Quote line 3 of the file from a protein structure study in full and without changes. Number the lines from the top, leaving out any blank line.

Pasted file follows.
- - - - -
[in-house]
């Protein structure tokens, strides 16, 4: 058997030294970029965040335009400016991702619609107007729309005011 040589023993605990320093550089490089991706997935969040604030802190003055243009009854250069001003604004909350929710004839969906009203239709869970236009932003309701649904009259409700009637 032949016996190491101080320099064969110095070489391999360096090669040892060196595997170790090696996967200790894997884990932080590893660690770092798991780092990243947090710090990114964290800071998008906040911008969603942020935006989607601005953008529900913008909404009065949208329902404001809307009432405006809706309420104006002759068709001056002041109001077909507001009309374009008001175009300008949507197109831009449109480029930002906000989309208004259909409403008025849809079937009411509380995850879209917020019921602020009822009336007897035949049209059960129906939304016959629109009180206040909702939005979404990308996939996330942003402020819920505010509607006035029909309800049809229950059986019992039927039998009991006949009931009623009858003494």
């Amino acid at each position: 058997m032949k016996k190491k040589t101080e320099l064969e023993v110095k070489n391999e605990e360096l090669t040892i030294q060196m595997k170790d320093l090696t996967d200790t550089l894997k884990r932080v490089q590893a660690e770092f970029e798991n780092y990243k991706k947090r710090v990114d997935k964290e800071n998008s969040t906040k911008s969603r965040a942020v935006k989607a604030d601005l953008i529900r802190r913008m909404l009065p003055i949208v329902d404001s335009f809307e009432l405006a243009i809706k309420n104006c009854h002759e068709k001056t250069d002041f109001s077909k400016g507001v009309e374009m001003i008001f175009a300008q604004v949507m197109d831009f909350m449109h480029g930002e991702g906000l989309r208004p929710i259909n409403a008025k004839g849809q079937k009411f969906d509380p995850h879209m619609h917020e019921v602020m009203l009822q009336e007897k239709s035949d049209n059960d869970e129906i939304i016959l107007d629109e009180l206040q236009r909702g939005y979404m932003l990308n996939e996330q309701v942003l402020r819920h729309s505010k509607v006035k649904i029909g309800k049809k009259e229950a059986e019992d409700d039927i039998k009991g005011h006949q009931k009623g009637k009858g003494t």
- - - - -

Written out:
């Amino acid at each position: 058997m032949k016996k190491k040589t101080e320099l064969e023993v110095k070489n391999e605990e360096l090669t040892i030294q060196m595997k170790d320093l090696t996967d200790t550089l894997k884990r932080v490089q590893a660690e770092f970029e798991n780092y990243k991706k947090r710090v990114d997935k964290e800071n998008s969040t906040k911008s969603r965040a942020v935006k989607a604030d601005l953008i529900r802190r913008m909404l009065p003055i949208v329902d404001s335009f809307e009432l405006a243009i809706k309420n104006c009854h002759e068709k001056t250069d002041f109001s077909k400016g507001v009309e374009m001003i008001f175009a300008q604004v949507m197109d831009f909350m449109h480029g930002e991702g906000l989309r208004p929710i259909n409403a008025k004839g849809q079937k009411f969906d509380p995850h879209m619609h917020e019921v602020m009203l009822q009336e007897k239709s035949d049209n059960d869970e129906i939304i016959l107007d629109e009180l206040q236009r909702g939005y979404m932003l990308n996939e996330q309701v942003l402020r819920h729309s505010k509607v006035k649904i029909g309800k049809k009259e229950a059986e019992d409700d039927i039998k009991g005011h006949q009931k009623g009637k009858g003494t």